Photo by Hollie Fernando
On Monday night Boston hosted what could be a musical night to brag about for years to come. Wet Leg is the buzziest band to come out since Arctic Monkeys way back in 2005. From overhearing conversations throughout the night, that seemed to be why most people were there: To brag about seeing them in a small club before they get big. There were teenagers that discovered them on TikTok who had no idea what they could possibly do besides play the five singles they've released so far. There were middle aged former frat guys bragging about how much beer they drink at Red Sox games that seemed to only be there because they saw Wet Leg on YouTube and were very vocal about finding Rhian Teasdale and Hester Chambers attractive. And there were enough senior citizens in attendance to show that Wet Leg has cracked the NPR audience. There were even hippies that looked like they just walked off the set of a Zucker Abrahams Zucker movie set. The main focus of the crowd was being there to see an event.
But how was the music. Pretty great, actually. Much better than I could have expected. Teasdale and Chambers exude even more charm in person, despite keeping stage banter to a bare minimum. No one seems more blown away by their band's success than they are, and the band are having as much fun with it as they can. Of course Wet Leg played the five singles we know of theirs. It took until the third song for them to play a familiar song ("Wet Drea,"), and "Chaise Longue" was the obvious show closer, but it takes more than five songs to make a full set. I'm thrilled to say that Wet Leg didn't play a single filler song. All unreleased songs varied from merely good to better than anything they've released so far. One song that had "fight" in the chorus was an amazing song that blew away "Chaise Longue" easily as the best song of the night. As much as the crowd was there to see their favorite TikTok songs performed live, Wet Leg won them over with their entire set.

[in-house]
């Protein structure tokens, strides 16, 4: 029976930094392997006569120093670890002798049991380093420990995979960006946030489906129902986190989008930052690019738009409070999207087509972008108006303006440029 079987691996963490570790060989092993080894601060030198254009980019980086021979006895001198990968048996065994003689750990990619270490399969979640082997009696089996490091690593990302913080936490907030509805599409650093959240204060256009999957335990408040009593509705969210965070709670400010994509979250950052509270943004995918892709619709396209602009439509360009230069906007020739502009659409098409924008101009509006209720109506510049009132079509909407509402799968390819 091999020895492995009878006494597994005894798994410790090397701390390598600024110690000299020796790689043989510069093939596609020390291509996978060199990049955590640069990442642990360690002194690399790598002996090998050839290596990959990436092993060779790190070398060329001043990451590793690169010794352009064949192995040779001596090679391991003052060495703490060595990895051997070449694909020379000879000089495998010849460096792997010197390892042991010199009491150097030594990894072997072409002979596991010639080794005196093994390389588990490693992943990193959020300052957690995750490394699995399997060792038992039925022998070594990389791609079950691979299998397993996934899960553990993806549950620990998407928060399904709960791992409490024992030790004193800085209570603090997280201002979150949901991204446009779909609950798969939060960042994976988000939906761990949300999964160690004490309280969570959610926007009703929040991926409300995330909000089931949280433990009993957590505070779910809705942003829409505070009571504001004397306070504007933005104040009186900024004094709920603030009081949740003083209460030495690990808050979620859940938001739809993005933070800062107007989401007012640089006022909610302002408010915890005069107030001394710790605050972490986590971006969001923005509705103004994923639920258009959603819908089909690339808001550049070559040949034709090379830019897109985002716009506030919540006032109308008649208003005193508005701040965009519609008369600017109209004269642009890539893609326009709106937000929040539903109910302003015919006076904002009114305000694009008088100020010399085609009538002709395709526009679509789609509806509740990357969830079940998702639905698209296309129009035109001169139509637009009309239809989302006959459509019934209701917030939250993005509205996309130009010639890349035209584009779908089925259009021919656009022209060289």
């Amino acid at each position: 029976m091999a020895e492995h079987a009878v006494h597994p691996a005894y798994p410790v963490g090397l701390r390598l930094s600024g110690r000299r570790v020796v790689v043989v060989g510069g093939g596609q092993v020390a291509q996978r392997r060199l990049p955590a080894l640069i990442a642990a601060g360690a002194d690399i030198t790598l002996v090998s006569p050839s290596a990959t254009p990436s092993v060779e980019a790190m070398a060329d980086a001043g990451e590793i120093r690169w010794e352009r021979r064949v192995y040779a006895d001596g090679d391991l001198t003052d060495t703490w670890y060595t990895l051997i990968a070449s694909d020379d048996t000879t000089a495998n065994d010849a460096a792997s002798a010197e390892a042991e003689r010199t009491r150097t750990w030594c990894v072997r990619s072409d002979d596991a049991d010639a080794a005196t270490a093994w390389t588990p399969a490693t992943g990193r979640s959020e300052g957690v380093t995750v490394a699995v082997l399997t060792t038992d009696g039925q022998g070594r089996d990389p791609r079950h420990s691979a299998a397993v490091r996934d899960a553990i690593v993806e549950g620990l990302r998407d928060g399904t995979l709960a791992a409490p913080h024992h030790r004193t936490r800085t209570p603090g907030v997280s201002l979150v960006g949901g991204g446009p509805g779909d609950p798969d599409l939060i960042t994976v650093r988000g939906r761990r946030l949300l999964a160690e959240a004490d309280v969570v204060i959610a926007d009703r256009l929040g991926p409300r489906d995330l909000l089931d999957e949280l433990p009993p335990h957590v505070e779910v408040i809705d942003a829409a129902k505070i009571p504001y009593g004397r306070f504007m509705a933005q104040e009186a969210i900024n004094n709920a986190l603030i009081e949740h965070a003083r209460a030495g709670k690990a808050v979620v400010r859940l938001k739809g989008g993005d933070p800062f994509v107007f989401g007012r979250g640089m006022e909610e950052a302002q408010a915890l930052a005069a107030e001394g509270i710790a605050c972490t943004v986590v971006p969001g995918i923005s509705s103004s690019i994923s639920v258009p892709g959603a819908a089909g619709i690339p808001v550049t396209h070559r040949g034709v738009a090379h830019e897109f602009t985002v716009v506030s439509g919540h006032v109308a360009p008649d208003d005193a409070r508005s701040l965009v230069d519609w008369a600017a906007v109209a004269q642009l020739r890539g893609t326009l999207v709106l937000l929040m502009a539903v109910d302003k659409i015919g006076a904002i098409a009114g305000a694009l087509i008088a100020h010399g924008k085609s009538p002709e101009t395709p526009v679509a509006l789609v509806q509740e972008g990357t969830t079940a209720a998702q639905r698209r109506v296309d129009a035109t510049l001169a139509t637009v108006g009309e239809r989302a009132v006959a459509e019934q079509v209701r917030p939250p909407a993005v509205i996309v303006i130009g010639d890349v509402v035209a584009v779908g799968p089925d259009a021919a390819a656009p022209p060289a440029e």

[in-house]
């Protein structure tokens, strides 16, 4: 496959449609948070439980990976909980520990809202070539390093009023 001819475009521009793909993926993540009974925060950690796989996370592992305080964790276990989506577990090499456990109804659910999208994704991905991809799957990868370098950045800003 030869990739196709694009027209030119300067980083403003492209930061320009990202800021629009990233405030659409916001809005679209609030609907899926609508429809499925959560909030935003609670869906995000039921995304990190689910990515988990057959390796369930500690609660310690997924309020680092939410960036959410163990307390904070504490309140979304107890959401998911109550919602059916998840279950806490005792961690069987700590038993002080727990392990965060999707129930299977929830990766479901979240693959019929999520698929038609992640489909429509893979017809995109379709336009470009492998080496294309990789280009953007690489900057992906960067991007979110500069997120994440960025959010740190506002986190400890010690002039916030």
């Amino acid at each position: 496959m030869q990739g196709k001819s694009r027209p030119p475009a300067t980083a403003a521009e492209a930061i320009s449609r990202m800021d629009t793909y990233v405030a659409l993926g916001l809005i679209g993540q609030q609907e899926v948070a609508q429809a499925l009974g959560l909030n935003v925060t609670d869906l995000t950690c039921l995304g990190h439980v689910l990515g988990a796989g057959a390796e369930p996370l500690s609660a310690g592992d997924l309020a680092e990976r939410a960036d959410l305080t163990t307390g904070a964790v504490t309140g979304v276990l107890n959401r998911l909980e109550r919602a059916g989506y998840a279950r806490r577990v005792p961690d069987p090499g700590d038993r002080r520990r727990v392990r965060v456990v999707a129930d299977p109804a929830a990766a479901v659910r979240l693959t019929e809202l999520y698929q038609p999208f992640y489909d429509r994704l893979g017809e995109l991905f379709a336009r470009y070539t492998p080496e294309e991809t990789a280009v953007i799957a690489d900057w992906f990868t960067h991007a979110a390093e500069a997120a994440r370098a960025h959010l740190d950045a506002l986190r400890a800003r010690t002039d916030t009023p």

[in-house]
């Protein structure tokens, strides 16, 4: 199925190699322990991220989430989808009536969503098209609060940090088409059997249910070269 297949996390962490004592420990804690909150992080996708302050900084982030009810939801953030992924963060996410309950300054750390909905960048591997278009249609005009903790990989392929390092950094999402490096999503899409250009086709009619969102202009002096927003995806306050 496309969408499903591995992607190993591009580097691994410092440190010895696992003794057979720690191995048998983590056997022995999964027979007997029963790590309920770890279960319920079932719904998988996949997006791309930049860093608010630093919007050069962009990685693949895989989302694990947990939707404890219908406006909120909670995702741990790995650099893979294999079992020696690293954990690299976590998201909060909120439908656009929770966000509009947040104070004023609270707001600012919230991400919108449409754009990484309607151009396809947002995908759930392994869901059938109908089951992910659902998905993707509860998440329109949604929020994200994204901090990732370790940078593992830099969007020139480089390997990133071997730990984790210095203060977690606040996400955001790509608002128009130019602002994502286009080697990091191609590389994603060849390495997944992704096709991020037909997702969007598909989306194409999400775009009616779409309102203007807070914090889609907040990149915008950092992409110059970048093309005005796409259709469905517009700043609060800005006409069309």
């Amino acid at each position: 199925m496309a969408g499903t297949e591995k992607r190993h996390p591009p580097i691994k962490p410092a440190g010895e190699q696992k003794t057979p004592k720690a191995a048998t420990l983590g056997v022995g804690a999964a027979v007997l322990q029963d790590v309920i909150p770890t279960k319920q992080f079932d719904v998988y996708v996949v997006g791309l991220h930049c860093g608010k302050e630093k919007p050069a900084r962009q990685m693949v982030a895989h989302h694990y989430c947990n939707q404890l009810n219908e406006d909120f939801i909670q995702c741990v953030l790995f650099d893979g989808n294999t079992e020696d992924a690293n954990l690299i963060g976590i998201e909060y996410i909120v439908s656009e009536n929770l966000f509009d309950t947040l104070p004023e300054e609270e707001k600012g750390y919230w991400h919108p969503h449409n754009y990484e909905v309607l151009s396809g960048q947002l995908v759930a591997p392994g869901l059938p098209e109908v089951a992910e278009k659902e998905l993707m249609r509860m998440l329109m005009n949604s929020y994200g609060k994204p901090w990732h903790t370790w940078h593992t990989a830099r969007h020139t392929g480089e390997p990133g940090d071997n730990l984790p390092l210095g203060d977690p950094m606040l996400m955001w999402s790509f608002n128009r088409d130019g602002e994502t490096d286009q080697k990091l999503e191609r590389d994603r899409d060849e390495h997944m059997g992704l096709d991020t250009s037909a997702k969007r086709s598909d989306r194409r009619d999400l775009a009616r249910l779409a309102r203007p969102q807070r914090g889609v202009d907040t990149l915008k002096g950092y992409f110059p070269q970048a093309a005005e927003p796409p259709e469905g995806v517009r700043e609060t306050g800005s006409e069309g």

What was also great is how Wet Leg aren't afraid to play around with their big hit songs, which is rare for a band that hasn't even released an album yet. There are dozens of videos of "Chaise Longue" out there, but each one is slightly different than the others. This seems to be mainly to keep the band having fun, with Chambers' now famous "What?" response designed more to amuse Teasdale. At the Paradise, she blocked her ears in preparation for the inevitable response scream from the audience. At one point, the two performed synchronized twirls, seemingly more for their own amusement than looking cool or entertaining the audience.
Of course, the big question is will Wet Leg become megastars playing arenas throughout the world for the next few decades or burn out and disappear like so many Next Big Things before them. If Monday night was any indication, they have a long career ahead of them. They may not quite reach playing hockey arenas, but they won't be playing a venue as small as the Paradise any time soon.
Opening the show was Georgia's Lowertown on their first ever tour. I don't think I've been as unprepared for the difference between a band's recorded output versus their live performance since The Fiery Furnaces. On tape, Lowertown is a fairly twee indie pop band that relies more heavily on noise than the average indie pop group, but is relatively twee. Live they're more if Beat Happening moved to Seattle to try grunge out but ended up going dance punk. Songs like "My Dog" and "Best Person You Know" had much more life live than recorded. While Wet Leg are the band everyone gets to brag about seeing Monday night, Lowertown could sneak in as the hipster band we got to see before they were big.